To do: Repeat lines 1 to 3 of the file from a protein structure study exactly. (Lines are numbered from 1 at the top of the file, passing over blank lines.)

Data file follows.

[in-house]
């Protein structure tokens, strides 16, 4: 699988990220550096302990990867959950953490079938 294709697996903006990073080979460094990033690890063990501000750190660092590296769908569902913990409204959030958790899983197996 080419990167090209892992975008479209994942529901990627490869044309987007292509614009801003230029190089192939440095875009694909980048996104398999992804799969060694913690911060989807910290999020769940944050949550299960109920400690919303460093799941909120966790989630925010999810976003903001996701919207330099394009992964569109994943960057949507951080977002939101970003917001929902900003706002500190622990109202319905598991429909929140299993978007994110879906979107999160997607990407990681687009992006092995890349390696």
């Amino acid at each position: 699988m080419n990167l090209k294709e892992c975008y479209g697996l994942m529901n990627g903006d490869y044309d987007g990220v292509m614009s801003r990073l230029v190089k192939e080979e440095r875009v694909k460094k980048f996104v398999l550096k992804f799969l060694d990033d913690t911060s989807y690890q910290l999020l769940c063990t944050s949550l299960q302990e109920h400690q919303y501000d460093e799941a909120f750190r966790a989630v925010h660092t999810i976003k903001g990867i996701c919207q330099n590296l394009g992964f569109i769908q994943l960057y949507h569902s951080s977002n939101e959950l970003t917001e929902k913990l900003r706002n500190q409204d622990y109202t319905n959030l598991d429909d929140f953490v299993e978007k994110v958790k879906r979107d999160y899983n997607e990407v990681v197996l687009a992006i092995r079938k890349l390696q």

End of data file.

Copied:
[in-house]
């Protein structure tokens, strides 16, 4: 699988990220550096302990990867959950953490079938 294709697996903006990073080979460094990033690890063990501000750190660092590296769908569902913990409204959030958790899983197996 080419990167090209892992975008479209994942529901990627490869044309987007292509614009801003230029190089192939440095875009694909980048996104398999992804799969060694913690911060989807910290999020769940944050949550299960109920400690919303460093799941909120966790989630925010999810976003903001996701919207330099394009992964569109994943960057949507951080977002939101970003917001929902900003706002500190622990109202319905598991429909929140299993978007994110879906979107999160997607990407990681687009992006092995890349390696």
């Amino acid at each position: 699988m080419n990167l090209k294709e892992c975008y479209g697996l994942m529901n990627g903006d490869y044309d987007g990220v292509m614009s801003r990073l230029v190089k192939e080979e440095r875009v694909k460094k980048f996104v398999l550096k992804f799969l060694d990033d913690t911060s989807y690890q910290l999020l769940c063990t944050s949550l299960q302990e109920h400690q919303y501000d460093e799941a909120f750190r966790a989630v925010h660092t999810i976003k903001g990867i996701c919207q330099n590296l394009g992964f569109i769908q994943l960057y949507h569902s951080s977002n939101e959950l970003t917001e929902k913990l900003r706002n500190q409204d622990y109202t319905n959030l598991d429909d929140f953490v299993e978007k994110v958790k879906r979107d999160y899983n997607e990407v990681v197996l687009a992006i092995r079938k890349l390696q």